Feeds

Kiwis dump telco 'regulatory holiday'

Joyce dances on the public-private highwire

The smart choice: opportunity from uncertainty

New Zealand’s government has decided to abandon the regulatory holiday it had offered to companies building fibre broadband in that country, under its UFB (ultra-fast broadband) programme.

The government had proposed freedom from Commerce Commission price regulation to companies building networks as contractors to the government-owned Crown Fibre Holdings during the eight-and-a-half year network build.

Critics said this would allow the network builders to dictate wholesale terms until the “regulatory forbearance period” expired, leading in turn to higher retail prices for other retailers accessing the fibre.

New Zealand’s communications minister Steven Joyce has instead announced that the Commerce Commission will be allowed to regulate prices offered under the scheme. If it imposes significantly lower prices for wholesale access, the government will “wear the risk”, Joyce said.

For example, a lower return from operators to Crown Fibre Holdings might be managed by deferring repayments to the government.

In addition, Joyce committed the government and the Commerce Commission to considering investment and innovation in network rollout when looking at wholesale price regulation.

New Zealand’s broadband rollout comprises two distinct initiatives: the UFB, which covers 75 percent of households, and the Rural Broadband Initiative (RBI), which guarantees 5 Mbps or better to most of the remaining 25 percent of households.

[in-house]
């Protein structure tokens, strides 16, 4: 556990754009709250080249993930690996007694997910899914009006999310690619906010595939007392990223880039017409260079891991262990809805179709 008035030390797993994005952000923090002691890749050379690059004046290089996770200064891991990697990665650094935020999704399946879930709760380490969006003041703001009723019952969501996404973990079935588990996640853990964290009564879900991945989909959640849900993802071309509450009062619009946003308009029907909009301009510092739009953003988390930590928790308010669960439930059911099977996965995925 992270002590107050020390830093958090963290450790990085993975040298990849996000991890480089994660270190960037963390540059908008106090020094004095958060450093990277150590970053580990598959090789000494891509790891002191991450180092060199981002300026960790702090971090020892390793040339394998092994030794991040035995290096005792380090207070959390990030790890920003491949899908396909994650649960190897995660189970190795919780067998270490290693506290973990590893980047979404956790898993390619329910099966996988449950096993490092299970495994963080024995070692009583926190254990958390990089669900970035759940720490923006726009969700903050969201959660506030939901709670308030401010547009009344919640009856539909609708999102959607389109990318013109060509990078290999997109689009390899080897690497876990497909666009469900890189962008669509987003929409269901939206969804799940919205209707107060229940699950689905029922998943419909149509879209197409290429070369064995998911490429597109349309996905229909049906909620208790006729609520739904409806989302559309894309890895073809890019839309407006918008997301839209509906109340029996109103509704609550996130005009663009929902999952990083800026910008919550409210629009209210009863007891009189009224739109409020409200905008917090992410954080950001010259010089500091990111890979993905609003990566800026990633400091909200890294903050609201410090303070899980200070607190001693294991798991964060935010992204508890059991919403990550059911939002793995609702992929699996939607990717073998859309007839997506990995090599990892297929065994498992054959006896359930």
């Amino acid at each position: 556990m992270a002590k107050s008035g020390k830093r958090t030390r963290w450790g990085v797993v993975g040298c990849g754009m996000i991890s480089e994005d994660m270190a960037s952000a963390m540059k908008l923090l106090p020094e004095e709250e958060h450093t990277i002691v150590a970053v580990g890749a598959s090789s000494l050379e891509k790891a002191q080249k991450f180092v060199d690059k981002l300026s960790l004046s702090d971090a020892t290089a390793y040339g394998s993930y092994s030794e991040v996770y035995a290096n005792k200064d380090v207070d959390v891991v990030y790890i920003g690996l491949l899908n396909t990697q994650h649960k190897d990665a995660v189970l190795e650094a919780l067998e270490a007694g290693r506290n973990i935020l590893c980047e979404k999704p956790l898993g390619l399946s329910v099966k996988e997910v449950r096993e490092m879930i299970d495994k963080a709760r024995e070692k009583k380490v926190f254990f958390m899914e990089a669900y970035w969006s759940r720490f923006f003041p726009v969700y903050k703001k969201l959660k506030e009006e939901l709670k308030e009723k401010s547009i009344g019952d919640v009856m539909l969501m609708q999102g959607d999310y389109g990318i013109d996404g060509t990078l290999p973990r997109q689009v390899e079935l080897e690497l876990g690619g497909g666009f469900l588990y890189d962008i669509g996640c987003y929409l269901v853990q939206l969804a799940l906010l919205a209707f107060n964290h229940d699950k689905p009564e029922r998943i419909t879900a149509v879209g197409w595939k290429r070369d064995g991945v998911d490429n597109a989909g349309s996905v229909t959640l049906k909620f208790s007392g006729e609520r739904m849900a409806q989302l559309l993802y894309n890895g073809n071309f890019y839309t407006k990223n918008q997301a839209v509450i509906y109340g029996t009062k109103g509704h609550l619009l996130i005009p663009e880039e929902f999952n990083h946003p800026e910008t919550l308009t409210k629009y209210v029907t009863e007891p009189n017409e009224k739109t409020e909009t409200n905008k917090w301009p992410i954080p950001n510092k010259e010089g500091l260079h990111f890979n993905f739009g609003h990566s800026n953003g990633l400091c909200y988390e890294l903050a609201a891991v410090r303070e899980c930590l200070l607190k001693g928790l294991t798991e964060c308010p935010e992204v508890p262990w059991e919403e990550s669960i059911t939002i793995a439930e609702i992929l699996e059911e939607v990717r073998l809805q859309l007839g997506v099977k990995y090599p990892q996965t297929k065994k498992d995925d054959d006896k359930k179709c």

The UFB is being delivered through a government-owned company, Crown Fibre Holdings, which in turn lets local contracts to bidders from the private sector. The regulatory holiday was designed to attract more interest from private bidders in the network build. ®

Using blade systems to cut costs and sharpen efficiencies

More from The Register

next story
Auntie remains MYSTIFIED by that weekend BBC iPlayer and website outage
Still doing 'forensics' on the caching layer – Beeb digi wonk
Major problems beset UK ISP filth filters: But it's OK, nobody uses them
It's almost as though pr0n was actually rather popular
Microsoft unsheathes cheap Android-killer: Behold, the Lumia 530
Say it with us: I'm King of the Landfill-ill-ill-ill
All those new '5G standards'? Here's the science they rely on
Radio professor tells us how wireless will get faster in the real world
Apple orders huge MOUNTAIN of 80 MILLION 'Air' iPhone 6s
Bigger, harder trouser bulges foretold for fanbois
Yorkshire cops fail to grasp principle behind BT Fon Wi-Fi network
'Prevent people that are passing by to hook up to your network', pleads plod
US freemium mobile network eyes up Europe
FreedomPop touts 'free' calls, texts and data
Oh girl, you jus' didn't: Level 3 slaps Verizon in Netflix throttle blowup
Just hook us up to more 10Gbps ports, backbone biz yells in tit-for-tat spat
prev story

Whitepapers

Top three mobile application threats
Prevent sensitive data leakage over insecure channels or stolen mobile devices.
Implementing global e-invoicing with guaranteed legal certainty
Explaining the role local tax compliance plays in successful supply chain management and e-business and how leading global brands are addressing this.
Top 8 considerations to enable and simplify mobility
In this whitepaper learn how to successfully add mobile capabilities simply and cost effectively.
Application security programs and practises
Follow a few strategies and your organization can gain the full benefits of open source and the cloud without compromising the security of your applications.
The Essential Guide to IT Transformation
ServiceNow discusses three IT transformations that can help CIO's automate IT services to transform IT and the enterprise.